Real Media customizes with clickable ad units

The business unit of WPP's 24/7 Media has launched three new ad units that can be incorporated into video pre-roll.
Real Media

Real Media Group has rolled out three new video ad units, allowing brands to slot existing content into pre-roll ads.

The decision to add “mass-attainable and friendly” units into its year-old video advertising catalogue came after nine months of discussing with media planners the reasons why they’re hesitant to play in the space, Jill Druschke, VP advanced media strategies, Real Media Group, tells MiC.

“One of the things that we’ve seen with interactive video formats, and why media planners aren’t using them, is that it can take from five to ten days to get into market,” she explains. So the company launched the new formats with the ability to be pushed out within a day or two, she says, further noting that they can be laid over a brand’s previously existing video creative.

For example, the “social slide bar” can sit at the bottom of a video pre-roll ad and allows viewers to click through to social media sites Facebook, LinkedIn and YouTube while watching the spot. “Advertisers were asking to have more traffic to their earned media channels. [The channels have become] intermixable with paid media these days, [and] such an integral part of an advertiser’s offerings,” says Druschke.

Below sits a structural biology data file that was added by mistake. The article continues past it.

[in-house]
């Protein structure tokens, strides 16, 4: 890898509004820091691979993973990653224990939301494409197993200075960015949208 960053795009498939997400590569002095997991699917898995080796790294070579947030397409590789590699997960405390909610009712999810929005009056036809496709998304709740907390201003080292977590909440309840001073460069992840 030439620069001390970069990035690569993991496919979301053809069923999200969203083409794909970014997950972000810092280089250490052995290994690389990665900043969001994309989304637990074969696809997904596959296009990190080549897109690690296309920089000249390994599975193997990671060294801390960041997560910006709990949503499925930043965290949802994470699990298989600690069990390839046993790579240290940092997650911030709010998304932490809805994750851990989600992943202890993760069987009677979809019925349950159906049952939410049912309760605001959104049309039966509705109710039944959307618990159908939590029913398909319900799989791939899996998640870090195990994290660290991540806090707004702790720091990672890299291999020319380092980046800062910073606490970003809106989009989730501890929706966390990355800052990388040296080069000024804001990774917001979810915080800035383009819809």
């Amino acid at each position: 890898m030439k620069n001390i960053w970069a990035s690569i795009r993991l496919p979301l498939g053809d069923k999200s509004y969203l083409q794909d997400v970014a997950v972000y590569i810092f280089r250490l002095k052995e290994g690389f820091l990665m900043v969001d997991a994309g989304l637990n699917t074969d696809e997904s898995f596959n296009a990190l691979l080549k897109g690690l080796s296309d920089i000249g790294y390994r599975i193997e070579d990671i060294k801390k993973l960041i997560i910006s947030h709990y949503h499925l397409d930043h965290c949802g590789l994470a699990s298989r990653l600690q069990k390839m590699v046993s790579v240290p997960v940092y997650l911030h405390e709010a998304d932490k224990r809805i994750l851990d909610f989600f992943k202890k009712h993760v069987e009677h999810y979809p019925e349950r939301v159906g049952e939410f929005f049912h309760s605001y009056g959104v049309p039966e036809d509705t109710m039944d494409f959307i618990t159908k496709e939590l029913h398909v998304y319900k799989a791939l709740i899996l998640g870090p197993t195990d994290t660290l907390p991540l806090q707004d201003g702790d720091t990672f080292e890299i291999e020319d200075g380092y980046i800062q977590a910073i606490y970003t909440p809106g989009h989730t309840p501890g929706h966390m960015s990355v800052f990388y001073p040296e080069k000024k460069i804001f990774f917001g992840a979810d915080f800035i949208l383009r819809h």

The “action button” is also clickable and invites consumers to click to “find a dealer” on an automotive brand’s video creative, for instance. “When you put a single call-to-action that’s very specific over a video, we see interaction and engagement rates go up,” she says. “People are more susceptible to clicking through. They know where they’re going; they know what will happen when they get there.”

Lastly the “click-to-long play” format gives viewers the ability to extend the ad and watch for longer than 15 or 30 seconds. The playback lifetime can be extended for up to three minutes. “That’s going to give advertisers more choices into the types of stories that they can tell, and not just repurpose TV spots,” she adds.